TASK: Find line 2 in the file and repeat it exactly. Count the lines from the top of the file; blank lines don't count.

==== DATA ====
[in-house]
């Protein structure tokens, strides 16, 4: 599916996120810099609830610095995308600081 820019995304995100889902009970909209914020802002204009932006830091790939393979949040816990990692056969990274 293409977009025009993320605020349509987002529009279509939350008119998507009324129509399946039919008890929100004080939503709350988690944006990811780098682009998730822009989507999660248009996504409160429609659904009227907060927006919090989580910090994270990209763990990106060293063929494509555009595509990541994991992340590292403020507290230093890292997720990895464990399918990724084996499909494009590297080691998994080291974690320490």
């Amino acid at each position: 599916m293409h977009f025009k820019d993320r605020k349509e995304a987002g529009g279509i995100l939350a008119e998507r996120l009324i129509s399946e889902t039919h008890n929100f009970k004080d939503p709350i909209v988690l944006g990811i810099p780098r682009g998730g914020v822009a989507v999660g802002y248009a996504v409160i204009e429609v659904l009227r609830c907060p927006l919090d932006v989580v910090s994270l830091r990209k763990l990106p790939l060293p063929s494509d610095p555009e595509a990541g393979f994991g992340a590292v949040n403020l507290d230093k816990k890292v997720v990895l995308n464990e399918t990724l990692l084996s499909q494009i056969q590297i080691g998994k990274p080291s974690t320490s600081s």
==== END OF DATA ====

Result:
């Protein structure tokens, strides 16, 4: 599916996120810099609830610095995308600081 820019995304995100889902009970909209914020802002204009932006830091790939393979949040816990990692056969990274 293409977009025009993320605020349509987002529009279509939350008119998507009324129509399946039919008890929100004080939503709350988690944006990811780098682009998730822009989507999660248009996504409160429609659904009227907060927006919090989580910090994270990209763990990106060293063929494509555009595509990541994991992340590292403020507290230093890292997720990895464990399918990724084996499909494009590297080691998994080291974690320490």